Every skincare routine is a journey. LOL, JK—products are products, marketed for our consumption by skincare "need" and we absolutely buy into them. A dozen moisturizers, 14 serums, and five ceramide balms later, we're wondering how we got here. Or where it ends. When does the search for the One Great Product end and a civilized and consistent skincare routine begin? Glossier's UX Designer John Kim has been thinking about this lately, and he's got a name for it: Beauty Product FOMO.
I am a beauty product polygamist. In addition to a Top Shelf, I have a bottom drawer and shower caddy full of half-filled jars, each promising my best skin and not delivering. The last things I bought, in no particular order, were:
- May Lindstrom Blue Cocoon
- SK-II Facial Treatment Essence
- Biologique Recherche Lait U Cleanser
- M-61 Powerglow Peel
- Ialuset Hyaluronic Acid Cream
- AHC Hydra Soother Facial Sheet Masks
- Butter Elixir Lip Balm
- Schmidt’s Unscented Deodorant
This is because I follow hundreds of beauty blogs, Instagrams, and Youtubers, and I have a designated list for “Products to try” in my iPhone notes app. For the life of me, I can't stick to one daily routine and be happy with it, no matter how many new products I buy. I'm living in a constant state of Beauty Product Fear Of Missing Out—or consumer FOMO, as I'm calling it. Not a clinical disease, but problematic nonetheless. I'm in my mid-20s—a working professional in New York City!—but if Kylie Jenner tells me that Nivea Mens Sensitive Post Shave Balm is my new favorite product, God dammit, it is. And the cycle continues until I'm broke.
So during a facial last month, I asked my aesthetician Stephanie Lauren Brown what new products I should be using if I were to stick to just a handful. She asked me what I wanted to improve, which should have been easy to answer. I’m relatively young and healthy, and I'm grateful to have never had intense acne. I couldn’t think of a single thing—I just wanted to gleam. She mentioned that I was changing my routine more than I should. "We [want] things to work immediately, but our skin needs time to regenerate," she told me. Skin has its own exfoliation process that happens generally every 30 days, and as we age, that process slows down. Stephanie advises consistency to get the most out of a product. "On average, you won't see results until six weeks."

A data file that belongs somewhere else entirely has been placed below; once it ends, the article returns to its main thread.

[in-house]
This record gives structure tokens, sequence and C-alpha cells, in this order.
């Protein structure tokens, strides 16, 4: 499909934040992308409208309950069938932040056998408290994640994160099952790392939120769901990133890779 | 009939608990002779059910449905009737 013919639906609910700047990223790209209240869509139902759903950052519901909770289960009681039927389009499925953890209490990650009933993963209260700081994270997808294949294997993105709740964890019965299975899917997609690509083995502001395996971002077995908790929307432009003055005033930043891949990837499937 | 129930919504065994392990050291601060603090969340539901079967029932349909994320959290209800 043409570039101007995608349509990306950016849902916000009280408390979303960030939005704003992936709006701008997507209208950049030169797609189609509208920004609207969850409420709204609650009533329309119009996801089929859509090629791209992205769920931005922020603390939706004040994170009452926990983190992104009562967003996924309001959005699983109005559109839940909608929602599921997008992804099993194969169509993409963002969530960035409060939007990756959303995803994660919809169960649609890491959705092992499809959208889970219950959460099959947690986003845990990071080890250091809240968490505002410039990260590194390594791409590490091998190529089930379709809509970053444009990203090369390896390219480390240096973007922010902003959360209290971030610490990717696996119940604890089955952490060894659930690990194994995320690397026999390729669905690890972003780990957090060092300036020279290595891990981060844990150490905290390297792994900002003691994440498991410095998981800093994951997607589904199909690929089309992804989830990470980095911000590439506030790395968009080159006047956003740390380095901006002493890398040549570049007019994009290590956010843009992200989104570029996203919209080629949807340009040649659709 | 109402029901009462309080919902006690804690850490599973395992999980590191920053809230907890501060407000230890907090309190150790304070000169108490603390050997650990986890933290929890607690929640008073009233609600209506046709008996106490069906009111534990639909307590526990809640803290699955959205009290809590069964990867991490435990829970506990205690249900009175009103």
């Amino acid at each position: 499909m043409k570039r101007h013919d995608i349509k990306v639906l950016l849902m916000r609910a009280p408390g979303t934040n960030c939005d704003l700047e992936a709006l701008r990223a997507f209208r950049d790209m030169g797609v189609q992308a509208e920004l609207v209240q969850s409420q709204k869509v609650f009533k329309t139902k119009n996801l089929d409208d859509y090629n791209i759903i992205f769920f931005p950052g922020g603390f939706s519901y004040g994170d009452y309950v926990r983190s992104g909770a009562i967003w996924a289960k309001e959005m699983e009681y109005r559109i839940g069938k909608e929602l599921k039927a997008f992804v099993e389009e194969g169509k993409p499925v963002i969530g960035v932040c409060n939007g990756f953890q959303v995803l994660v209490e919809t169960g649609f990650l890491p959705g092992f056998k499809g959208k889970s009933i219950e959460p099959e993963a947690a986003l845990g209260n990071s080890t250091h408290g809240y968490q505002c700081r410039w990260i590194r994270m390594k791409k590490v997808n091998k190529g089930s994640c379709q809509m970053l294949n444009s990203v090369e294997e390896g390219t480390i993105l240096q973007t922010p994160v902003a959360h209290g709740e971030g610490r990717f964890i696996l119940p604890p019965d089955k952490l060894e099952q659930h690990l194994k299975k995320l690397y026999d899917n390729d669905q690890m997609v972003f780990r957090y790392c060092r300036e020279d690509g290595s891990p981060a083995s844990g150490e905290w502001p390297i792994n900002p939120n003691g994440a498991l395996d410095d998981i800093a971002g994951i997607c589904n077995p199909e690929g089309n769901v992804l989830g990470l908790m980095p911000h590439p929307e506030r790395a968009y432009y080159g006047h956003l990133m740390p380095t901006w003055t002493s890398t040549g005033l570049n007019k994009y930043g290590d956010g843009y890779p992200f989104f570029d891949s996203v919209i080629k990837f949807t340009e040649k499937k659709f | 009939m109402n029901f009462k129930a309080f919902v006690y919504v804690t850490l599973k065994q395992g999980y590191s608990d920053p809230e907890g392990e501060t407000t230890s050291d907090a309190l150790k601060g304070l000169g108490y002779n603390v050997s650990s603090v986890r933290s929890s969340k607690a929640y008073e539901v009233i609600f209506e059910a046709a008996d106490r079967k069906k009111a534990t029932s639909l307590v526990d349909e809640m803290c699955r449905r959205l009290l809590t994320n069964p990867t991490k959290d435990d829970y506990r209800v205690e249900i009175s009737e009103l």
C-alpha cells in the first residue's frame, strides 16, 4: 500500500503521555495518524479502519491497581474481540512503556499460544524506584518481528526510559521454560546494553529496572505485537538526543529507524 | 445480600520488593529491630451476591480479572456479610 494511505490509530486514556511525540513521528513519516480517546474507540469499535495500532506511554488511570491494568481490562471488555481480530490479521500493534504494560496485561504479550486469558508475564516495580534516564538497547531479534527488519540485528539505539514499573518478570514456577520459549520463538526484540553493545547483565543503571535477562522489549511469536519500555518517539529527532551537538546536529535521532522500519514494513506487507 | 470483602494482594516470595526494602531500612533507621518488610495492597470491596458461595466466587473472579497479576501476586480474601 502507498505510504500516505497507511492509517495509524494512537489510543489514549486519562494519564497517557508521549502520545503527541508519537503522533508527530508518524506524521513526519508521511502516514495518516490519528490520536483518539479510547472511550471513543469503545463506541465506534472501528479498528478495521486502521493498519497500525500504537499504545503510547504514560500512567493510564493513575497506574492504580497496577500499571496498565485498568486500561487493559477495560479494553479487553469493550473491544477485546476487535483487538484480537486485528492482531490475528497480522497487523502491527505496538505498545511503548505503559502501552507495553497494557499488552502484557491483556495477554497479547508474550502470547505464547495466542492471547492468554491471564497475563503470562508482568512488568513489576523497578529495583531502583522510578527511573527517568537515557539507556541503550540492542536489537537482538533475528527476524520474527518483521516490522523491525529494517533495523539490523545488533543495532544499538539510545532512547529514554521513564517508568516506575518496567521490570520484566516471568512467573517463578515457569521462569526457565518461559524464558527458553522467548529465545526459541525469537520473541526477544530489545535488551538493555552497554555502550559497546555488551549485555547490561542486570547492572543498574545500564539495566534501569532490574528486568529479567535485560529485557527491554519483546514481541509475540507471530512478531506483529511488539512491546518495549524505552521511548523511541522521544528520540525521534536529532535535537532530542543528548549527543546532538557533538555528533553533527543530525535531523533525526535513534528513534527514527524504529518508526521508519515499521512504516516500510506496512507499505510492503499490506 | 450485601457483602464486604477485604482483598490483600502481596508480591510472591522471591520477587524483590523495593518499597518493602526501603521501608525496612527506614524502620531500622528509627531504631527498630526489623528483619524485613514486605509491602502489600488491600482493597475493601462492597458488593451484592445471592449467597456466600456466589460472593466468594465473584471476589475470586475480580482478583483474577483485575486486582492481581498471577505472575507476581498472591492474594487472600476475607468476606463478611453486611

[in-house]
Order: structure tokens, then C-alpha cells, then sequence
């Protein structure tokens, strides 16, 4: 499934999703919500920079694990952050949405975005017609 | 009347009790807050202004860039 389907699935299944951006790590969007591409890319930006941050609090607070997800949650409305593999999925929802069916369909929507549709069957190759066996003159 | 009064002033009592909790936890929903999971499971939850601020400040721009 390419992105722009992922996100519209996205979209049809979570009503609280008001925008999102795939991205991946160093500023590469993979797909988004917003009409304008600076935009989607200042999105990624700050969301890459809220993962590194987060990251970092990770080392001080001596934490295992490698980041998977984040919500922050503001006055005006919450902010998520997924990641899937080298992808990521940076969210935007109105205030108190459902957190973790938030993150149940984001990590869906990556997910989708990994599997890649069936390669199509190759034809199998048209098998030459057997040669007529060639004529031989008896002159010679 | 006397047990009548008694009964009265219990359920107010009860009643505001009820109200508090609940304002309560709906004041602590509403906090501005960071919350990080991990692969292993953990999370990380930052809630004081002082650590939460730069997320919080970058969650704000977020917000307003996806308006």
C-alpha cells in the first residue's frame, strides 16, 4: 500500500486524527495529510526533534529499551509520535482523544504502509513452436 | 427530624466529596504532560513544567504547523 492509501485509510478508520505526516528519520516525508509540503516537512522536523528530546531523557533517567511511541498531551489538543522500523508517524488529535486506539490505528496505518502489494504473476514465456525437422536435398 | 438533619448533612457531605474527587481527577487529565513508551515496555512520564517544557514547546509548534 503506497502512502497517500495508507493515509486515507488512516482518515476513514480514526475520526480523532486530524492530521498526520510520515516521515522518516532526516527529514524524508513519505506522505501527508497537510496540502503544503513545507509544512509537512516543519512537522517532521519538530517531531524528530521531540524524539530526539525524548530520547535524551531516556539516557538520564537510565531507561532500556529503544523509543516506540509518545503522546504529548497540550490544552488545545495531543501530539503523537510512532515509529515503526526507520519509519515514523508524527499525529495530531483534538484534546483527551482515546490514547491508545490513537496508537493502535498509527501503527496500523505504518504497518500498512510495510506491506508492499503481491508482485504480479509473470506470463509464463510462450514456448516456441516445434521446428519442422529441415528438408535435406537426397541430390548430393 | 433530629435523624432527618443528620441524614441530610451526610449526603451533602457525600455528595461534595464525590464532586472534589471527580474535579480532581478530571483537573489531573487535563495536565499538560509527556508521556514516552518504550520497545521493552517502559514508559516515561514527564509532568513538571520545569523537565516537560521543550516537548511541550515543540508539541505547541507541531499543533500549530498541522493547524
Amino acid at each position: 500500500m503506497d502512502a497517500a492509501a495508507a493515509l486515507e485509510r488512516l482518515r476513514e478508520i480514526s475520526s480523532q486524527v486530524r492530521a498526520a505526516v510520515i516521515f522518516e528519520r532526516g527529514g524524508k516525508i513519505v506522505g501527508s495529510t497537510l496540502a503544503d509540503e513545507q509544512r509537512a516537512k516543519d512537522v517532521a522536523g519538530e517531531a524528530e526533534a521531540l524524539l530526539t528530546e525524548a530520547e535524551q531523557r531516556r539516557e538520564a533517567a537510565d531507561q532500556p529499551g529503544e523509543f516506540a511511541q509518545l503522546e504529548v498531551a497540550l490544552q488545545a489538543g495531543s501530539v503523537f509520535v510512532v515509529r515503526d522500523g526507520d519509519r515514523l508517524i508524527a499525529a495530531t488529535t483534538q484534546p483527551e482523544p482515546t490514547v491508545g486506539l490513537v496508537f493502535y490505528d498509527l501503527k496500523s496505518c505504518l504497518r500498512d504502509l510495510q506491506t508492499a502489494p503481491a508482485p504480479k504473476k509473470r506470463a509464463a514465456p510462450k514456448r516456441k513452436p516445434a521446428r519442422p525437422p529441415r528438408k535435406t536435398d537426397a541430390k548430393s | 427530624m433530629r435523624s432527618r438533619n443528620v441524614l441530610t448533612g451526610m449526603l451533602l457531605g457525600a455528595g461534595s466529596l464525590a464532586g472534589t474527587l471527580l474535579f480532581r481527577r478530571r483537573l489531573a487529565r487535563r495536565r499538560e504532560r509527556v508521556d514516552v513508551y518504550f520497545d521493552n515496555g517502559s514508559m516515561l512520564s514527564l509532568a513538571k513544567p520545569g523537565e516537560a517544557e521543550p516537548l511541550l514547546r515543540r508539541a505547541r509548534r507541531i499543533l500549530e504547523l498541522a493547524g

OK, fine. Heeding her advice, I stuck to one routine for the whole summer (RIP). Out of the five cleansers, seven serums, eight creams, 20 face masks, and countless unopened samples, I narrowed it down to a solid group to target my acne-prone summer skin. To cleanse, I used Glossier Milky Jelly Cleanser followed by Biologique Recherche Lotion P50 to tone and exfoliate. My serum of choice was Image Skincare Ageless Total Pure Hyaluronic Acid, which is super hydrating, sealed with Glossier Priming Moisturizer. For eye cream, I used RoC Retinol Correxion Eye Cream—I'm told I need retinol, so it's a safe bet. That's it. For three months, every night, I'd apply the same five products in a row while I watched Gilmore Girls.
And you know what? It sucked. While there was comfort in sticking to something, I was missing the experimental part—opening up my medicine cabinet and asking myself, ‘So, how is my skin feeling today?' I missed diagnosing my skin and finding solutions to my problems. Playing chemist on myself, I realized, was what I really enjoyed about beauty—not the results. I'll probably never stop asking friends for recommendations, reading magazine reviews, or swatching new creams. I have to learn to enjoy it and stop beating myself up when every pore is not perfectly tight. Beauty is a hobby. Happy is better than perfect, right?
Photographed by the author.
Next up: the proper way to care for your skin when your skin is post-acne but pre-aging. This is your guide to skincare in your 20s.